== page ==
Fox is a mindnet hacker, and works for the mysterious man known only as King. He spends his time uncovering dangerous secrets and releasing them to the public.
But those who cause trouble are bound to attract, and despite their precautions King is taken prisoner by an unknown government. And if Fox is going to save him, he’s going to need help—help that comes from the very last place he expected to find it.
Less Than Three Press
July 27, 2016
eBook, Paperback, Audiobook
I'm not the biggest fan of Sci-fi but only because I haven't read that many Sci-f-books and many of them seem to get so lost in the world building that they forget that the heart of a book is the character, even worse they treat the characters as puppets who do not have a life of their own and simply do whatever the author wants them to do, irrespective of whether it matches with the character profile.
Okay, now I'm rambling. The point is this book was amazing in terms of worldbuilding, seriously the whole Cerebrum concept and the mind jumping thing reminded me of The Matrix in a good way. But what I loved more than the world building were the characters.
"At some point in the future, the Cerebrum is a virtual reality network that functions much like the Internet does today, but instead of sitting at a computer screen, users are completely immersed within the virtual reality to the point where they leave their physical bodies behind and experience only the sensory input they receive from within while logged in. While in the Cerebrum, Fox is a mindnet hacker who works with a small group of others under the supervision of a man known as the King. Their objective is to discover secrets and release them to the public. They take precautions to maintain their anonymity and avoid being caught because their activities attract dangerous enemies. When the King is captured by an unknown government, Fox and the others must somehow rescue him in order to avoid all their lives being destroyed. But sometimes help comes from the least expected source. And sometimes attraction also comes from the same unlikely place." [Quoted from Jay's review on Goodreads]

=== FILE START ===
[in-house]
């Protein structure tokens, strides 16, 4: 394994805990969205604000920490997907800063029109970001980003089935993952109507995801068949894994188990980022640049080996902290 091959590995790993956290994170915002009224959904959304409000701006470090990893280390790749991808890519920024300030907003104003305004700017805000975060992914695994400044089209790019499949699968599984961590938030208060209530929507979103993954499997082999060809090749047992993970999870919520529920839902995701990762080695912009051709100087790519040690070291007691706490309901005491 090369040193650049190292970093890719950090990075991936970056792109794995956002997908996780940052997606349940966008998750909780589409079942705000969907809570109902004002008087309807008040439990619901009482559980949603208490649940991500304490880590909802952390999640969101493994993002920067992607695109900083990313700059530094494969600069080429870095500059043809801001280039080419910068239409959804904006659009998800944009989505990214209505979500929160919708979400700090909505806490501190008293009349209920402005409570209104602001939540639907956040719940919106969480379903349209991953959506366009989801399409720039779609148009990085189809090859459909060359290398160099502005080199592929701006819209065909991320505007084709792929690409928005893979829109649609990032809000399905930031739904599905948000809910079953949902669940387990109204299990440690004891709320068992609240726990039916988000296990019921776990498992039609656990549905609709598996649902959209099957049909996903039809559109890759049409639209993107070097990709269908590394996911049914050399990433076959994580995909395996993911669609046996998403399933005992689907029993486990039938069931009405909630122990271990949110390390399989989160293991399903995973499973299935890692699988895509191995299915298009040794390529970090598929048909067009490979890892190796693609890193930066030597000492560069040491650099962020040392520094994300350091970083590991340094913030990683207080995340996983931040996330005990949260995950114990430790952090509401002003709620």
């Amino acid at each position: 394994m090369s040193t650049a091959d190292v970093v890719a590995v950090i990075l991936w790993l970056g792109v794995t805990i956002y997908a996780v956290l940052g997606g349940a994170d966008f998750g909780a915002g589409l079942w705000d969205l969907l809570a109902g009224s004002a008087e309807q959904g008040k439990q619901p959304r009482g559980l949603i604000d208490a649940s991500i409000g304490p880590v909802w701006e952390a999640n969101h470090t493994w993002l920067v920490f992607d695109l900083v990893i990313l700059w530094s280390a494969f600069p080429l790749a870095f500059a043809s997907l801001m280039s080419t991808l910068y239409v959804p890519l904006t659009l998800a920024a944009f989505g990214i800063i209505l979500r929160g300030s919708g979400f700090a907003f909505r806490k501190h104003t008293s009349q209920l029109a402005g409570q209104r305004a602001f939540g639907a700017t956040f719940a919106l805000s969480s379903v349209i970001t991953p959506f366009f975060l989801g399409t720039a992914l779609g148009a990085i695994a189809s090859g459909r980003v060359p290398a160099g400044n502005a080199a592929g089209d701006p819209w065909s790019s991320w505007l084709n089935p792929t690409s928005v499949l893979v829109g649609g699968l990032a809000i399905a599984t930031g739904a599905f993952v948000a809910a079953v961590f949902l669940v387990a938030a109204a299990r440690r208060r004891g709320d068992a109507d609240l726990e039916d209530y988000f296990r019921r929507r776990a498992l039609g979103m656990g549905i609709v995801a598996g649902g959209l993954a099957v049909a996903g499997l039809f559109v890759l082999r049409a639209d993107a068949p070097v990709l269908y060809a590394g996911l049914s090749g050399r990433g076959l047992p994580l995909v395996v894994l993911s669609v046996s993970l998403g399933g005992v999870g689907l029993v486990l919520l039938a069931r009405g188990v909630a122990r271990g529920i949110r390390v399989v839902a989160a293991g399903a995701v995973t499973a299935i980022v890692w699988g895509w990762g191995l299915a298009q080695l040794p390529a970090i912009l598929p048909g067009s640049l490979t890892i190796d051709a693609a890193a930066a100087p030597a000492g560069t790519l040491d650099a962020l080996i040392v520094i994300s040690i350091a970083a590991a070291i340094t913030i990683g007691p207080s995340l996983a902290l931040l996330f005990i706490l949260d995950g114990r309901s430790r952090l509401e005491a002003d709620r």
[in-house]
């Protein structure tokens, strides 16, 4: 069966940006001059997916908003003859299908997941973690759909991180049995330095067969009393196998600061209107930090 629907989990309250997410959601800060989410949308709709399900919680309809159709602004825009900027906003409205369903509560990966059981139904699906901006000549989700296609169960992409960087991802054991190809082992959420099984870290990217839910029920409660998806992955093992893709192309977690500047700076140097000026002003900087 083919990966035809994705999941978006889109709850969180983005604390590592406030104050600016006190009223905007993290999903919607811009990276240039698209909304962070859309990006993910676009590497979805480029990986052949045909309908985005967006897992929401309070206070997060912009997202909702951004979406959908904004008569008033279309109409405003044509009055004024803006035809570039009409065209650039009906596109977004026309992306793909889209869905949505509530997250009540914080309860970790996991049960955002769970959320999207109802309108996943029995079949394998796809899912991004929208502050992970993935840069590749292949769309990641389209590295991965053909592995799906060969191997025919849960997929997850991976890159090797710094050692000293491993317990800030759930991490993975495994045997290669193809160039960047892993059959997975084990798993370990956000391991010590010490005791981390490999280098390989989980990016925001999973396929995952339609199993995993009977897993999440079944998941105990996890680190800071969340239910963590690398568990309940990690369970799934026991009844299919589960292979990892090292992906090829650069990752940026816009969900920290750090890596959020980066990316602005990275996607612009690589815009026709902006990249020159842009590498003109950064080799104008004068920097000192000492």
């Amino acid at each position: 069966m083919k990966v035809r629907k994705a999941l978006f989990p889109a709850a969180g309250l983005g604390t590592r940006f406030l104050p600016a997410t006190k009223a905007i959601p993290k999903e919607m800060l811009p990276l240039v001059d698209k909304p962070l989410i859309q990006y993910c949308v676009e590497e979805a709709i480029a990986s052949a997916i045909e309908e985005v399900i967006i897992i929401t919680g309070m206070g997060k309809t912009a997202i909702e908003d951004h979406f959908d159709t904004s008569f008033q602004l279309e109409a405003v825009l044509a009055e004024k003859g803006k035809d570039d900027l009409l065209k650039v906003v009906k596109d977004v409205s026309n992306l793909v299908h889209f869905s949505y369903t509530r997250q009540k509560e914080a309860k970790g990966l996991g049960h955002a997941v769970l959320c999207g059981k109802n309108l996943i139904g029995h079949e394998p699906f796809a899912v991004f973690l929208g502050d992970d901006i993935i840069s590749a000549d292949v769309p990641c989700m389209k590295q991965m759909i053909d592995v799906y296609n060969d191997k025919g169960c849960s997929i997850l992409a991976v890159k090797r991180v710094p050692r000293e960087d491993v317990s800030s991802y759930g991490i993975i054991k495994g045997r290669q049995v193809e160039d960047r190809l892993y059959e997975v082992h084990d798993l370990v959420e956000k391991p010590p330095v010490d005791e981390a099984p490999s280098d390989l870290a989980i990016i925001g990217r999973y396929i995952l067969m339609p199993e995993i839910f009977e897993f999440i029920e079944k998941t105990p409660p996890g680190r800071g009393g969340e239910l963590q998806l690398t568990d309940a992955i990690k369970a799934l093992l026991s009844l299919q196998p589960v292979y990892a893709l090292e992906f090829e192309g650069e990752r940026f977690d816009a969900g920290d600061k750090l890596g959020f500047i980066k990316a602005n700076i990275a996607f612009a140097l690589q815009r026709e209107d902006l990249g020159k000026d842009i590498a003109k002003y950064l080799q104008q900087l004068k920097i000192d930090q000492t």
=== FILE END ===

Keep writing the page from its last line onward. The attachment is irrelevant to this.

I loved king's poem/clues, I loved agent Seven and the attachment he had to his blue eyes, and maybe I'm reading too much but it felt like Seven's blue eyes... the only thing distinguishing him from a field of agents, made him a unique character- a person.
I laughed whenever I saw the phrase 'gravity defying hair', Fox is awesome! His domain was bare and practically desolate and I finally understood what the psychologist meant about one domain reflecting who they were.
The romance was subtle which I felt went well with the overall theme of the book, had it been too obvious it would have clashed with the very detailed world building.